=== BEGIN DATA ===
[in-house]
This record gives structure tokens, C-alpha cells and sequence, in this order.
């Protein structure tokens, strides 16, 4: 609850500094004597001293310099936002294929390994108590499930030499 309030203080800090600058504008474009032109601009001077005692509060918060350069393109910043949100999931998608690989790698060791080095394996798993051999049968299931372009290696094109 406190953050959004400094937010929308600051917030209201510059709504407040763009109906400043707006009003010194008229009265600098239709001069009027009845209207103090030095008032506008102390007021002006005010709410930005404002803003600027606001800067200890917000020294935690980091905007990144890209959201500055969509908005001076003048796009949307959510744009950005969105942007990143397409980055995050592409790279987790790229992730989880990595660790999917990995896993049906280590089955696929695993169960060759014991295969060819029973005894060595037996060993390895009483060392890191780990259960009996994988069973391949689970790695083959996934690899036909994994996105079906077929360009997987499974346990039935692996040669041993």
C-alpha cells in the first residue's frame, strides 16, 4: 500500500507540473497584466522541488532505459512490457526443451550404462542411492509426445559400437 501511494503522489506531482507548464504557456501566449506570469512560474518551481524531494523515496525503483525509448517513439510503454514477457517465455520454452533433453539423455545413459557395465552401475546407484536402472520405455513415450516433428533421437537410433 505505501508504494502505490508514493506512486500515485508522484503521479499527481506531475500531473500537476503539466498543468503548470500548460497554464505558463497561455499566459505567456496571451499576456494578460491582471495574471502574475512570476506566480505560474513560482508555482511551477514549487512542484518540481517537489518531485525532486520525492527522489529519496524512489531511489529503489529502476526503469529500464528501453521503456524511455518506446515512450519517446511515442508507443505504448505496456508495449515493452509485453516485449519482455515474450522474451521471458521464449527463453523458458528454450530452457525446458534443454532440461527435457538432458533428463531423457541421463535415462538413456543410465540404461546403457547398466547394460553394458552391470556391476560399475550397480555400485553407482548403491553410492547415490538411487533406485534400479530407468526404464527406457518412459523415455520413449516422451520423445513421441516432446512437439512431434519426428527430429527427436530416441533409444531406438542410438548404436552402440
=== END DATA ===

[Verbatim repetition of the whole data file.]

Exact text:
[in-house]
This record gives structure tokens, C-alpha cells and sequence, in this order.
């Protein structure tokens, strides 16, 4: 609850500094004597001293310099936002294929390994108590499930030499 309030203080800090600058504008474009032109601009001077005692509060918060350069393109910043949100999931998608690989790698060791080095394996798993051999049968299931372009290696094109 406190953050959004400094937010929308600051917030209201510059709504407040763009109906400043707006009003010194008229009265600098239709001069009027009845209207103090030095008032506008102390007021002006005010709410930005404002803003600027606001800067200890917000020294935690980091905007990144890209959201500055969509908005001076003048796009949307959510744009950005969105942007990143397409980055995050592409790279987790790229992730989880990595660790999917990995896993049906280590089955696929695993169960060759014991295969060819029973005894060595037996060993390895009483060392890191780990259960009996994988069973391949689970790695083959996934690899036909994994996105079906077929360009997987499974346990039935692996040669041993």
C-alpha cells in the first residue's frame, strides 16, 4: 500500500507540473497584466522541488532505459512490457526443451550404462542411492509426445559400437 501511494503522489506531482507548464504557456501566449506570469512560474518551481524531494523515496525503483525509448517513439510503454514477457517465455520454452533433453539423455545413459557395465552401475546407484536402472520405455513415450516433428533421437537410433 505505501508504494502505490508514493506512486500515485508522484503521479499527481506531475500531473500537476503539466498543468503548470500548460497554464505558463497561455499566459505567456496571451499576456494578460491582471495574471502574475512570476506566480505560474513560482508555482511551477514549487512542484518540481517537489518531485525532486520525492527522489529519496524512489531511489529503489529502476526503469529500464528501453521503456524511455518506446515512450519517446511515442508507443505504448505496456508495449515493452509485453516485449519482455515474450522474451521471458521464449527463453523458458528454450530452457525446458534443454532440461527435457538432458533428463531423457541421463535415462538413456543410465540404461546403457547398466547394460553394458552391470556391476560399475550397480555400485553407482548403491553410492547415490538411487533406485534400479530407468526404464527406457518412459523415455520413449516422451520423445513421441516432446512437439512431434519426428527430429527427436530416441533409444531406438542410438548404436552402440